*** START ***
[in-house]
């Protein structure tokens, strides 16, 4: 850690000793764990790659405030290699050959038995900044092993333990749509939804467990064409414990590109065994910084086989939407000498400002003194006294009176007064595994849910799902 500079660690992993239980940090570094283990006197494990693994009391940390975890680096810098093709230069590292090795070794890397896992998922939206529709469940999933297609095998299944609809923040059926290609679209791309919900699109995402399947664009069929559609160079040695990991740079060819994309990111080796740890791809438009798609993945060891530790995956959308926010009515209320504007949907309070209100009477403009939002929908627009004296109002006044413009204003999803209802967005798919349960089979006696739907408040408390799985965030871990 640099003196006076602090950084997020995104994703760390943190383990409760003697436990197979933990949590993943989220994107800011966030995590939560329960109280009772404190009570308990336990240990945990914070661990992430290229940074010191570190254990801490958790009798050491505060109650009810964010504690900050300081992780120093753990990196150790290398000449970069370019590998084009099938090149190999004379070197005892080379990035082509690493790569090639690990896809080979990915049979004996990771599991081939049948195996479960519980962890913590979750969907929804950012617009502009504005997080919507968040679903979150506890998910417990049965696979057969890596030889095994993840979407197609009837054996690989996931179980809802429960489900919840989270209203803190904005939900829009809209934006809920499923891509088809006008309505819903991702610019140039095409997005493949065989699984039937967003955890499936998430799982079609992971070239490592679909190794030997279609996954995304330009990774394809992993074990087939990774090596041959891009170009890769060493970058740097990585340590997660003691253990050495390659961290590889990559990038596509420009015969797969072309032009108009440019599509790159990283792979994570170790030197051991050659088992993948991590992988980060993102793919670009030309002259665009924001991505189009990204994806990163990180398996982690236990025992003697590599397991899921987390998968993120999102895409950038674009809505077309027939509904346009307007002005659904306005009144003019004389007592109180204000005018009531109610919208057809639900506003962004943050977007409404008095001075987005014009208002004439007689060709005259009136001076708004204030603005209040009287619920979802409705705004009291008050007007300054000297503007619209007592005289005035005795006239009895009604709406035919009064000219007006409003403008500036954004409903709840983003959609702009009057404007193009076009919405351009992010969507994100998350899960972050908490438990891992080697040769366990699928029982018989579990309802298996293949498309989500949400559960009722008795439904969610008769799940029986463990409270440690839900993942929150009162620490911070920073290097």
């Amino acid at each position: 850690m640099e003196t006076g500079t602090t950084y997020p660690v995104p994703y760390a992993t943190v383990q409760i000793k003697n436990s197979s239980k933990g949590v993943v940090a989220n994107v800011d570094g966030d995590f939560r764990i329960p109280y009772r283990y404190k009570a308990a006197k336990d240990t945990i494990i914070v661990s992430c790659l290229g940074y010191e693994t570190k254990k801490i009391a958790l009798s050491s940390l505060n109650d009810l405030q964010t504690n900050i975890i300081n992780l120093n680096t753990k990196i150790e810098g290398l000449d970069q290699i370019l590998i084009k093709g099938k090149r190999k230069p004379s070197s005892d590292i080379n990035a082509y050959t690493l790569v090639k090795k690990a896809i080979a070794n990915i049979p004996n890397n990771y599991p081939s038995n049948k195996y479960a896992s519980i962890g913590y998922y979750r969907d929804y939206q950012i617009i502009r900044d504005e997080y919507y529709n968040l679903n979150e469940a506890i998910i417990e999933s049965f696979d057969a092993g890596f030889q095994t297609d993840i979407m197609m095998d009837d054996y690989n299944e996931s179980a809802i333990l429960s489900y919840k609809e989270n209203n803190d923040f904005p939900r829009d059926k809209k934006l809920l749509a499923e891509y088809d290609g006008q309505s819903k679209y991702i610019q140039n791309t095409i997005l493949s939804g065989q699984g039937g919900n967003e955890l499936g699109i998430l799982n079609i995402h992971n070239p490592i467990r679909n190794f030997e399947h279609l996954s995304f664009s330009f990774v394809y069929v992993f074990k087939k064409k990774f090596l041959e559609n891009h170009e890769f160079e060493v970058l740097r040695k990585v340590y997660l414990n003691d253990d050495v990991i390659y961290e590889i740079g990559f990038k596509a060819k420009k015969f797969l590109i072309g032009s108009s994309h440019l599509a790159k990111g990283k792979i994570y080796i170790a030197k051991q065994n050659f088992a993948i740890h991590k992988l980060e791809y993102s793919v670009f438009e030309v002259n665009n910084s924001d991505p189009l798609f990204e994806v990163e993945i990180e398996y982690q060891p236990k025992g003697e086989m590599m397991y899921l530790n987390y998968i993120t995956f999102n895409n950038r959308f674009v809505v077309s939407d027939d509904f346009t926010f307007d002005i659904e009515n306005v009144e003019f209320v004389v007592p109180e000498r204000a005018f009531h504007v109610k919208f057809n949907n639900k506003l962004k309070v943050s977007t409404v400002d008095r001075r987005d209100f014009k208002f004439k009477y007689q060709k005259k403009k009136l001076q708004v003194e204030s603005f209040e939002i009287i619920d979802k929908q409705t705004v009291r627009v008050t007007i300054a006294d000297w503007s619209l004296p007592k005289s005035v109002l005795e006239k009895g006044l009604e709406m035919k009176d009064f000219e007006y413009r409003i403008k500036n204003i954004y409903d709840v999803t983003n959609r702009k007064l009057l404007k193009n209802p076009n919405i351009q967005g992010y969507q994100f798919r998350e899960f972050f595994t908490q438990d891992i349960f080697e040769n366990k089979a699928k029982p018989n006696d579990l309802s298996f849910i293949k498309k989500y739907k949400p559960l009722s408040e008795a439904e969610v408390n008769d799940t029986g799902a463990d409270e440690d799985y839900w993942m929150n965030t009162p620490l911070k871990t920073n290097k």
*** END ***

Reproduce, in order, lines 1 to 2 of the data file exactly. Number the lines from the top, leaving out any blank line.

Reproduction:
[in-house]
């Protein structure tokens, strides 16, 4: 850690000793764990790659405030290699050959038995900044092993333990749509939804467990064409414990590109065994910084086989939407000498400002003194006294009176007064595994849910799902 500079660690992993239980940090570094283990006197494990693994009391940390975890680096810098093709230069590292090795070794890397896992998922939206529709469940999933297609095998299944609809923040059926290609679209791309919900699109995402399947664009069929559609160079040695990991740079060819994309990111080796740890791809438009798609993945060891530790995956959308926010009515209320504007949907309070209100009477403009939002929908627009004296109002006044413009204003999803209802967005798919349960089979006696739907408040408390799985965030871990 640099003196006076602090950084997020995104994703760390943190383990409760003697436990197979933990949590993943989220994107800011966030995590939560329960109280009772404190009570308990336990240990945990914070661990992430290229940074010191570190254990801490958790009798050491505060109650009810964010504690900050300081992780120093753990990196150790290398000449970069370019590998084009099938090149190999004379070197005892080379990035082509690493790569090639690990896809080979990915049979004996990771599991081939049948195996479960519980962890913590979750969907929804950012617009502009504005997080919507968040679903979150506890998910417990049965696979057969890596030889095994993840979407197609009837054996690989996931179980809802429960489900919840989270209203803190904005939900829009809209934006809920499923891509088809006008309505819903991702610019140039095409997005493949065989699984039937967003955890499936998430799982079609992971070239490592679909190794030997279609996954995304330009990774394809992993074990087939990774090596041959891009170009890769060493970058740097990585340590997660003691253990050495390659961290590889990559990038596509420009015969797969072309032009108009440019599509790159990283792979994570170790030197051991050659088992993948991590992988980060993102793919670009030309002259665009924001991505189009990204994806990163990180398996982690236990025992003697590599397991899921987390998968993120999102895409950038674009809505077309027939509904346009307007002005659904306005009144003019004389007592109180204000005018009531109610919208057809639900506003962004943050977007409404008095001075987005014009208002004439007689060709005259009136001076708004204030603005209040009287619920979802409705705004009291008050007007300054000297503007619209007592005289005035005795006239009895009604709406035919009064000219007006409003403008500036954004409903709840983003959609702009009057404007193009076009919405351009992010969507994100998350899960972050908490438990891992080697040769366990699928029982018989579990309802298996293949498309989500949400559960009722008795439904969610008769799940029986463990409270440690839900993942929150009162620490911070920073290097």